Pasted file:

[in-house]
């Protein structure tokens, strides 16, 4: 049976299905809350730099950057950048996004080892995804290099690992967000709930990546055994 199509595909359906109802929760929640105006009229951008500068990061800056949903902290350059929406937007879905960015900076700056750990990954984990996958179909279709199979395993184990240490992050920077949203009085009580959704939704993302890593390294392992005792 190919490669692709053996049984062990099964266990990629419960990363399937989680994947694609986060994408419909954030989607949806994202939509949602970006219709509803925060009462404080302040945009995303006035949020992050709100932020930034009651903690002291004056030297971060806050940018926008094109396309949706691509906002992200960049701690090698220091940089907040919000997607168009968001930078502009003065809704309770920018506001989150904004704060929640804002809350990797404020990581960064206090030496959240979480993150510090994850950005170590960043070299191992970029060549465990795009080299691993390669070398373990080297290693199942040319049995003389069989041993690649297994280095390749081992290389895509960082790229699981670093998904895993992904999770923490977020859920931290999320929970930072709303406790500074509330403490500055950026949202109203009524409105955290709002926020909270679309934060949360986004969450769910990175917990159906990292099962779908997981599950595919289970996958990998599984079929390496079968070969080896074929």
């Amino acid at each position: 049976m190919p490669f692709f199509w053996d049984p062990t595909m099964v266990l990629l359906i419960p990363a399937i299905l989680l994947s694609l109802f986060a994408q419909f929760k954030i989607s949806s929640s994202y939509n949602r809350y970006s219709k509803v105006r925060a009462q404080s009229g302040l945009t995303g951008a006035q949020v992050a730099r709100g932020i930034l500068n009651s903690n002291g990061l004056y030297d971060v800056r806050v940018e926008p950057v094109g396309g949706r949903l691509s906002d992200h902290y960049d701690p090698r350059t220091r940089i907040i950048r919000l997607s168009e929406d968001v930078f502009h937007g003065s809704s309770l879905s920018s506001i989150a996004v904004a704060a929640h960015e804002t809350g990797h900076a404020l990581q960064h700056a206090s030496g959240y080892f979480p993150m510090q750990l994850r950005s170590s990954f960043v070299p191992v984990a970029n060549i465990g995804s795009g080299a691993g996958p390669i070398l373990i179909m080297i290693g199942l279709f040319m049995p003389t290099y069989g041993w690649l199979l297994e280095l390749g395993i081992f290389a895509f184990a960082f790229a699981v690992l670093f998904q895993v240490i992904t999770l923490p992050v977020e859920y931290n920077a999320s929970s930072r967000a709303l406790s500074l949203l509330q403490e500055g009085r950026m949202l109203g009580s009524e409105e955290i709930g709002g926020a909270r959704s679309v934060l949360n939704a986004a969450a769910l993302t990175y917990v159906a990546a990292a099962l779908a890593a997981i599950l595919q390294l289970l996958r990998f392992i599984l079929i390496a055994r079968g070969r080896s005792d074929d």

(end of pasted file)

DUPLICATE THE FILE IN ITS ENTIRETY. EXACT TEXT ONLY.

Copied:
[in-house]
């Protein structure tokens, strides 16, 4: 049976299905809350730099950057950048996004080892995804290099690992967000709930990546055994 199509595909359906109802929760929640105006009229951008500068990061800056949903902290350059929406937007879905960015900076700056750990990954984990996958179909279709199979395993184990240490992050920077949203009085009580959704939704993302890593390294392992005792 190919490669692709053996049984062990099964266990990629419960990363399937989680994947694609986060994408419909954030989607949806994202939509949602970006219709509803925060009462404080302040945009995303006035949020992050709100932020930034009651903690002291004056030297971060806050940018926008094109396309949706691509906002992200960049701690090698220091940089907040919000997607168009968001930078502009003065809704309770920018506001989150904004704060929640804002809350990797404020990581960064206090030496959240979480993150510090994850950005170590960043070299191992970029060549465990795009080299691993390669070398373990080297290693199942040319049995003389069989041993690649297994280095390749081992290389895509960082790229699981670093998904895993992904999770923490977020859920931290999320929970930072709303406790500074509330403490500055950026949202109203009524409105955290709002926020909270679309934060949360986004969450769910990175917990159906990292099962779908997981599950595919289970996958990998599984079929390496079968070969080896074929």
């Amino acid at each position: 049976m190919p490669f692709f199509w053996d049984p062990t595909m099964v266990l990629l359906i419960p990363a399937i299905l989680l994947s694609l109802f986060a994408q419909f929760k954030i989607s949806s929640s994202y939509n949602r809350y970006s219709k509803v105006r925060a009462q404080s009229g302040l945009t995303g951008a006035q949020v992050a730099r709100g932020i930034l500068n009651s903690n002291g990061l004056y030297d971060v800056r806050v940018e926008p950057v094109g396309g949706r949903l691509s906002d992200h902290y960049d701690p090698r350059t220091r940089i907040i950048r919000l997607s168009e929406d968001v930078f502009h937007g003065s809704s309770l879905s920018s506001i989150a996004v904004a704060a929640h960015e804002t809350g990797h900076a404020l990581q960064h700056a206090s030496g959240y080892f979480p993150m510090q750990l994850r950005s170590s990954f960043v070299p191992v984990a970029n060549i465990g995804s795009g080299a691993g996958p390669i070398l373990i179909m080297i290693g199942l279709f040319m049995p003389t290099y069989g041993w690649l199979l297994e280095l390749g395993i081992f290389a895509f184990a960082f790229a699981v690992l670093f998904q895993v240490i992904t999770l923490p992050v977020e859920y931290n920077a999320s929970s930072r967000a709303l406790s500074l949203l509330q403490e500055g009085r950026m949202l109203g009580s009524e409105e955290i709930g709002g926020a909270r959704s679309v934060l949360n939704a986004a969450a769910l993302t990175y917990v159906a990546a990292a099962l779908a890593a997981i599950l595919q390294l289970l996958r990998f392992i599984l079929i390496a055994r079968g070969r080896s005792d074929d």